Accréditations de M. David Susilo, PhD: ISF, Control4, CEDIA,
THX Certified Professional et Membre HAA.
I love add-on processors, maybe it has something to do with my background in music production. I remember the days prior to plug-ins where the plug ins are literally just that, additional processors such as Hughes SRS, Roland Sound Space, BBE Sonic Maximizer, Lexicon DSP, Carver Digital Time Lens and a multitude of other processors. I used to own literally every audio processor I wanted to own for my recording studio; but that’s for creation of my own work. For playback, I never used anything more than a Carver Digital Time Lens or Musical Fidelity X10… and those are only for listening pleasure. For critical listening, I added nothing.
In the days of digital everything, I still yearn for processors especially for the video side. So far there have been only one that attracted my attention which was the KanexPro 2D to 3D converter I reviewed not too long ago. So when I stumbled upon Darbee Darblet on a very popular forum I’ve been a member of since a decade ago, I requested the company for a sample for me to try and review. As usual, these smaller companies tend to be highly confident of their products and willing to send their products to be reviewed, especially by their peers.
According to Darbee’s website, DARBEET DVPT technology embeds monoscopic depth cues and details in an image by modulating the local pixel luminance according to their patented method. DARBEET DVPT can accept any colour input or bit depth and will output the same. (Note: processing is in 4:4:4). They claim that “the DVP never change the colour vector, however if needed we adjust the saturation as we track the chroma resulting in (theoretically) a very bare minimum colour shift.”
Using an advanced and patented form of image stacking technology, the DVP process does not perform temporal base processing so its memory needs are minimal. The processing is strictly intra-frame and is therefore very fast and should not have noticable frame delay. DARBEET DVPT technology also includes their own advanced, very fast saliency map (read: secret sauce) which allows for 100% automatic processing of only those parts of the image that are worthy of attention, without processing the grainy or noisy areas of the image.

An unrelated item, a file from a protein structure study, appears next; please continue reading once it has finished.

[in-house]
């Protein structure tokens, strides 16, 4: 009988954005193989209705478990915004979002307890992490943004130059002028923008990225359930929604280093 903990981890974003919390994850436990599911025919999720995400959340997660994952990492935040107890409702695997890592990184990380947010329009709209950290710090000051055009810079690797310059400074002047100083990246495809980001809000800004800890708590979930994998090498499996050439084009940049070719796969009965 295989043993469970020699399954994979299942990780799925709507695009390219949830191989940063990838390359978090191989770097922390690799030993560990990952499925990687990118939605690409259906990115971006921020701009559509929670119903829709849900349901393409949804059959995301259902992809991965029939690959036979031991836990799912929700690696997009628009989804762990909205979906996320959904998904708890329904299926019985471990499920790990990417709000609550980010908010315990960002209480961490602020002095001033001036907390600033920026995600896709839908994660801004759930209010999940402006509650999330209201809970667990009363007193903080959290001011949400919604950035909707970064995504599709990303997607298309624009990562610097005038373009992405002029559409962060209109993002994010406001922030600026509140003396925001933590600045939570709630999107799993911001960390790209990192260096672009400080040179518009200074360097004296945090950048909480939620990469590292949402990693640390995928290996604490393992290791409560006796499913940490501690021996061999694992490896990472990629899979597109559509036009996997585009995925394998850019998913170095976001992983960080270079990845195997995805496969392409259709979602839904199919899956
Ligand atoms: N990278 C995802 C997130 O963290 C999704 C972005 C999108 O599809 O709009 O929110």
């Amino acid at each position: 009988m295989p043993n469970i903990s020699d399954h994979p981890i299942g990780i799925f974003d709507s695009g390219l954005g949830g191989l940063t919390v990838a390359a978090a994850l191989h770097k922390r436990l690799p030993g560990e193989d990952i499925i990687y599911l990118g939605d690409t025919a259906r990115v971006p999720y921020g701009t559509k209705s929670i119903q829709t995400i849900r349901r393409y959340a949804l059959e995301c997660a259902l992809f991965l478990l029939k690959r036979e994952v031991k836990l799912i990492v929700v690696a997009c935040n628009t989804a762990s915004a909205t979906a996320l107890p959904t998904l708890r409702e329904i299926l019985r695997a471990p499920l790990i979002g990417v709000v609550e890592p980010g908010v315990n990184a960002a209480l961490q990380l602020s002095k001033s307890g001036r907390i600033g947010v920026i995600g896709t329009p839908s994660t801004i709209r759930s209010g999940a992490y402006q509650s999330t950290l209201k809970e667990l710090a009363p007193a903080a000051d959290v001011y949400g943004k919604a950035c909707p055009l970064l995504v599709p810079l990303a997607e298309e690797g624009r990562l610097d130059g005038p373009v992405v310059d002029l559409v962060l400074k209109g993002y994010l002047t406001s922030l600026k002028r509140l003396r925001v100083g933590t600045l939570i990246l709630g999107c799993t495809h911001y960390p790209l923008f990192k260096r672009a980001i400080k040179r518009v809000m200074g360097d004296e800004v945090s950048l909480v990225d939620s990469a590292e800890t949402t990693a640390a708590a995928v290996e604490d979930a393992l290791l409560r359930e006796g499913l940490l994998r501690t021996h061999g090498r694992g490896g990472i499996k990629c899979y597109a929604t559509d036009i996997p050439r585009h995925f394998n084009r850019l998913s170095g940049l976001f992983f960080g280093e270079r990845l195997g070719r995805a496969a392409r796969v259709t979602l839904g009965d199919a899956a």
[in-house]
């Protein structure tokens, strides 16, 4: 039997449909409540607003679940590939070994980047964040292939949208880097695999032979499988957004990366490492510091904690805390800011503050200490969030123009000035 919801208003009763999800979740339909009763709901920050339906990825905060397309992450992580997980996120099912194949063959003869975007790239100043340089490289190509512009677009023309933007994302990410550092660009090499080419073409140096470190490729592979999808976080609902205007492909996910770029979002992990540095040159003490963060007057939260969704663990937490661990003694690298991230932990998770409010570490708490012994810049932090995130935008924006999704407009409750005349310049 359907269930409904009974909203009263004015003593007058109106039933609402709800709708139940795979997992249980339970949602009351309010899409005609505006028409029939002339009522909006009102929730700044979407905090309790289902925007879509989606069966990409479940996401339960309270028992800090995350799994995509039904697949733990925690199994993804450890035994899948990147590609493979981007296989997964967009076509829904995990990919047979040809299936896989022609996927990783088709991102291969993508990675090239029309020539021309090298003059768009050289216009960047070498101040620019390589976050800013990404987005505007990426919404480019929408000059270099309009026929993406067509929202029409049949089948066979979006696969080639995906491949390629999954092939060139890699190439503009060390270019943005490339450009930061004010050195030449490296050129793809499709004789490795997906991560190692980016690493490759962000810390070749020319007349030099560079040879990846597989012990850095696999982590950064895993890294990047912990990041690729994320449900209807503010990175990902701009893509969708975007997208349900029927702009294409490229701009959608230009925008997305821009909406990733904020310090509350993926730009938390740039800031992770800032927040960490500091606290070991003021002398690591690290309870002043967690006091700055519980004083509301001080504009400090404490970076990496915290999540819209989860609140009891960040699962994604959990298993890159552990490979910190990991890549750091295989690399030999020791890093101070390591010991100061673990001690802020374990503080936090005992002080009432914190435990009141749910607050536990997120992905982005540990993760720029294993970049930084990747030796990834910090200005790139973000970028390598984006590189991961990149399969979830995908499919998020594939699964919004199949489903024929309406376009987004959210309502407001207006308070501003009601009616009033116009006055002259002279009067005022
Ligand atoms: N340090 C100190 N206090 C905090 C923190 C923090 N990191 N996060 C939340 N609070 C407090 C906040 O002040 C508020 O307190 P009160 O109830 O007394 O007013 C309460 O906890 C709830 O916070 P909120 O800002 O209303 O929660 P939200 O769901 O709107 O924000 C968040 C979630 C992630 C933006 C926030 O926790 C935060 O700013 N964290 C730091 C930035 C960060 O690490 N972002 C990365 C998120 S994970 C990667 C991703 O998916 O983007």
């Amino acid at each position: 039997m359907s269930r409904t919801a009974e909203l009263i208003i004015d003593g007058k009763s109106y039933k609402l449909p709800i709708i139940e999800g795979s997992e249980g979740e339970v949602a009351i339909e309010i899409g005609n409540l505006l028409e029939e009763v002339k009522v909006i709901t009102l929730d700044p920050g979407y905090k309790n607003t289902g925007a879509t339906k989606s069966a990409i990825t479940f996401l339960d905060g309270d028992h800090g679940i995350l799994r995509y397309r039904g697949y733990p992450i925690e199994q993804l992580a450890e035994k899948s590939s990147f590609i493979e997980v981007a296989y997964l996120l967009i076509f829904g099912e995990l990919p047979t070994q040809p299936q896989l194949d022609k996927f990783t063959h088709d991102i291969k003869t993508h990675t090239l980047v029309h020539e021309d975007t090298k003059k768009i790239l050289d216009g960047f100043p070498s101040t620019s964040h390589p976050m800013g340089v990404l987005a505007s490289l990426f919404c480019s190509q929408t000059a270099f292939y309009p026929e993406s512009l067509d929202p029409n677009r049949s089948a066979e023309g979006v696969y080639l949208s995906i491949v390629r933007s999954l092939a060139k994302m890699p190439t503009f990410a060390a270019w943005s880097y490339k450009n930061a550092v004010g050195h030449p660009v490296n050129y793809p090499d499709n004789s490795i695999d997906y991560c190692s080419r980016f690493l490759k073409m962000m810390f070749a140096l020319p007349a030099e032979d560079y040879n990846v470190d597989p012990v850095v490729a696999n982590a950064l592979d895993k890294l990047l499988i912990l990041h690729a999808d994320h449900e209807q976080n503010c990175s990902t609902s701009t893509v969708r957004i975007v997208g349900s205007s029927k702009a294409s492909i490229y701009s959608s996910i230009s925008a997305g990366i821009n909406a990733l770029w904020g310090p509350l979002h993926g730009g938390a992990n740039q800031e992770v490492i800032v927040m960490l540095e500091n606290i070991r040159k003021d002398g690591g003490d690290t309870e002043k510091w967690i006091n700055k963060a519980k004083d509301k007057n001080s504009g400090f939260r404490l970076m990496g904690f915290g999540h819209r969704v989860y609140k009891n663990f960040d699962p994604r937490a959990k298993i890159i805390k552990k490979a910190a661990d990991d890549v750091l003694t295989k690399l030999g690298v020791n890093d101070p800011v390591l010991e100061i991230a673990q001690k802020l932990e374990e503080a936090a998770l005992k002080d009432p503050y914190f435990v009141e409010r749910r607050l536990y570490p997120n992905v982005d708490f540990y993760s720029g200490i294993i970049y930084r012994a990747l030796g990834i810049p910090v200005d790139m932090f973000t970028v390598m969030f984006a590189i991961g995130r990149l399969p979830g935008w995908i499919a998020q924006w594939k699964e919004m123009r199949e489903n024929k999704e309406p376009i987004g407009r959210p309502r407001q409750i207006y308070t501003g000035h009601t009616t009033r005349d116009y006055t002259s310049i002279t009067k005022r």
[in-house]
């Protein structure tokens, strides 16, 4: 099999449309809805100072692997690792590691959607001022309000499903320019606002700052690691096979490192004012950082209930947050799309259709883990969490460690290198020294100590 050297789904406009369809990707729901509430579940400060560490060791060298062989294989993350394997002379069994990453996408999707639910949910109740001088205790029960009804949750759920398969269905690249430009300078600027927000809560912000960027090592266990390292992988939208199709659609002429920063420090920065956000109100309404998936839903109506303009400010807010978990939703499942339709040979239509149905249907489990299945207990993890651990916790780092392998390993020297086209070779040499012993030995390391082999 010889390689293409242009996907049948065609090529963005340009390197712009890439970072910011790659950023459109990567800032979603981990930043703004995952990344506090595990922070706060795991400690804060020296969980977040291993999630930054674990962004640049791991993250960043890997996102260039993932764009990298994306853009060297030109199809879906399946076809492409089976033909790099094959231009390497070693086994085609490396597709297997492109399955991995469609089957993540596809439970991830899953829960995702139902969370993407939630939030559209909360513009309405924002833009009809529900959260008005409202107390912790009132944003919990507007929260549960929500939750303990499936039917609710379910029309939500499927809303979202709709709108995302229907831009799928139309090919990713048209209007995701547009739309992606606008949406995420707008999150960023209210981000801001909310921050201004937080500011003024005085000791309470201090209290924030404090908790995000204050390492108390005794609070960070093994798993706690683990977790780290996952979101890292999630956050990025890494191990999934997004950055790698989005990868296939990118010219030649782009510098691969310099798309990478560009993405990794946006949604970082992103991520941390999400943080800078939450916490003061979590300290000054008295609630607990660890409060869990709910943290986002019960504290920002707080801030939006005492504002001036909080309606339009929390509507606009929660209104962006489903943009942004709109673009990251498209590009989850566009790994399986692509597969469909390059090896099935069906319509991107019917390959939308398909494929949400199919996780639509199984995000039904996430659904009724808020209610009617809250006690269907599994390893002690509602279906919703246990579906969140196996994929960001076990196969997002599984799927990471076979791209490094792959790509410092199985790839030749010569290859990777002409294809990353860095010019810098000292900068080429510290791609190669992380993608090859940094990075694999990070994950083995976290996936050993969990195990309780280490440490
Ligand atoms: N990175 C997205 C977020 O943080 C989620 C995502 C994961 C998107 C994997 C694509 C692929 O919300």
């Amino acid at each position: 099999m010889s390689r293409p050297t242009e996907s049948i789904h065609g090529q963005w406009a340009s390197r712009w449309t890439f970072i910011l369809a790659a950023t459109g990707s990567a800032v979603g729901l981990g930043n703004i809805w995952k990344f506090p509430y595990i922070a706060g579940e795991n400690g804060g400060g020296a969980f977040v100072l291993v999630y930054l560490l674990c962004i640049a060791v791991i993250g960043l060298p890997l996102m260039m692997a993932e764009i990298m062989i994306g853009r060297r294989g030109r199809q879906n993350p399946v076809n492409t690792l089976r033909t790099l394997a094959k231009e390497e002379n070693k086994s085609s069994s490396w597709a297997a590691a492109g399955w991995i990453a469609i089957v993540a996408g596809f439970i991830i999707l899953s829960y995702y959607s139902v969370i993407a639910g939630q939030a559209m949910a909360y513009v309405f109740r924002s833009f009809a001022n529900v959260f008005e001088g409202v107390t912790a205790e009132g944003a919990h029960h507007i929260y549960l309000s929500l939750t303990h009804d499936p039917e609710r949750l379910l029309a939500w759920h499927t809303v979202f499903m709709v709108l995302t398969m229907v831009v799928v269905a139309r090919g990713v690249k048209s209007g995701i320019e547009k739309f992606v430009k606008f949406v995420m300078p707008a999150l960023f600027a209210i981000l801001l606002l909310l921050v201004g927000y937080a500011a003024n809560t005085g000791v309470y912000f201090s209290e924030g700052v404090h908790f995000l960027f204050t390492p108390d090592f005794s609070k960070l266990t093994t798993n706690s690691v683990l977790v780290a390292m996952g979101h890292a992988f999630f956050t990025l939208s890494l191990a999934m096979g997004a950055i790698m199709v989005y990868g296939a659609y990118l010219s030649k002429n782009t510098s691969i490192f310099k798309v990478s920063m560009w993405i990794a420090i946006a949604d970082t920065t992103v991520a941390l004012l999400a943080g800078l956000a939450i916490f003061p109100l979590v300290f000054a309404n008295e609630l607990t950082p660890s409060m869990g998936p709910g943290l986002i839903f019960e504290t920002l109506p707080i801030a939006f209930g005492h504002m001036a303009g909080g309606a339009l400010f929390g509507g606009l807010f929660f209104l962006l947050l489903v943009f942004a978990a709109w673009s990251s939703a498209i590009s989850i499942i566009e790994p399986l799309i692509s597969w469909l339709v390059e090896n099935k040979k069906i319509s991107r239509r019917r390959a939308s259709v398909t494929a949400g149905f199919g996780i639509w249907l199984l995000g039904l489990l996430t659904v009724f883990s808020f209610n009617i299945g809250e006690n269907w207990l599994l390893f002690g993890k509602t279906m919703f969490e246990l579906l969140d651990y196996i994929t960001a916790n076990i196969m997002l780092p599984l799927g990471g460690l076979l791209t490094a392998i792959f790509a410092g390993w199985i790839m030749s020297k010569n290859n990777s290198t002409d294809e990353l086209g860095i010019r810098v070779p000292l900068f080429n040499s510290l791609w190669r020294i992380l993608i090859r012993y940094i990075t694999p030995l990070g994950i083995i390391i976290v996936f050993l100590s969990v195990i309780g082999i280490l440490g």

From the story above, it seems like the processor only deals with all of the good stuff and none of the bad… But is it true? For now I can only wait impatiently for my review unit to come. As just like with other unit coming my way to be reviewed, I always “keep” a sceptical yet open mind until I can test the unit without positive bias upfront.
After what felt like an eternity (it’s only a week), I received the cutely named Darbee Darblet unit in my hands. It’s a cute Plug and Play accessory which size is not much larger than a USB card reader with HDMI in and out on the sides of the unit. There are several buttons which interestingly goes from 0 to 120. So it’s like Spinal Tap’s guitar amp that goes to 11, this one goes to 120% because 100% is just not enough!
Kidding aside, I’m rather astonished that this unit does not only will process 2D images but also 3D pictures embedding them with additional depth information, for a new visual experience to be born.
For this test I use a Panasonic PT-AE7000E as a regular HD projector, JVC X70 for a FauxK (eShift) projector and Sony VPL-VW1000ES for a 4K projector. Screen is a 96″ Grandview Screen with 2.35:1 ratio viewed from 9 feet away. As far as playback gears go, I use Panasonic BDT-500 Blu-ray Disc player, Pioneer CLD-D604 LaserDisc player and Scientific Atlanta SA8300HD cable box.
Watching anything through the Darblet is quite a revelation. It feels like a veil have been lifted. Blacks appear blacker but without any black-crush. Colours appear to be more solid and details are a lot more… Uhm… detailed. Suspicious that colour shift have been done by the Darblet I projected R/G/B blocks and check their colour temperatures. They are intact. Nothing changed. They are just, how should I put it mildly, much MUCH better.
Playing with multiple sources and multiple projectors, I find the set-and-forget setting in HD mode at 70%. For most animation movies I prefer using POP mode at 100%. The movies appear almost 3D. 3D movies appear even more-3D. Both 2D and 3D signals now have the appearance of a lot more depth yet still looking very natural without edge enhancement or ringing added at all. I just wish I can store two different values of Darbee processing such as 70% HD and 100% POP. As it is, I have to bring the Darbee value up and down when I want to use it for different purpose. Nothing major but I hope it can be addressed in future products.
When used with the entry-level Panasonic PT-AE7000U, it suddenly have the appearance almost identical to 4K upscaled image done by the Sony VPL-HW1000ES and better looking than JVC’s eShift image.
The unit also works really well with LCD and plasma TVs. I tested the Darblet on my Pioneer Elite PRO-111, Sony EX720 and Panasonic VT50 TVs, all freshly calibrated, of course, the results are as astounding. I prefer to run most movies using HD mode at 80% and animations at POP at 110%.
This does not mean the positives of Darbee Darblet do not translate when used with better equipment. It’s just the effect seems to be less dramatic when used with better projector including Sony’s 4K projector, yet it’s still worth every penny, and then some.
Get one for every display you have in your house. I did.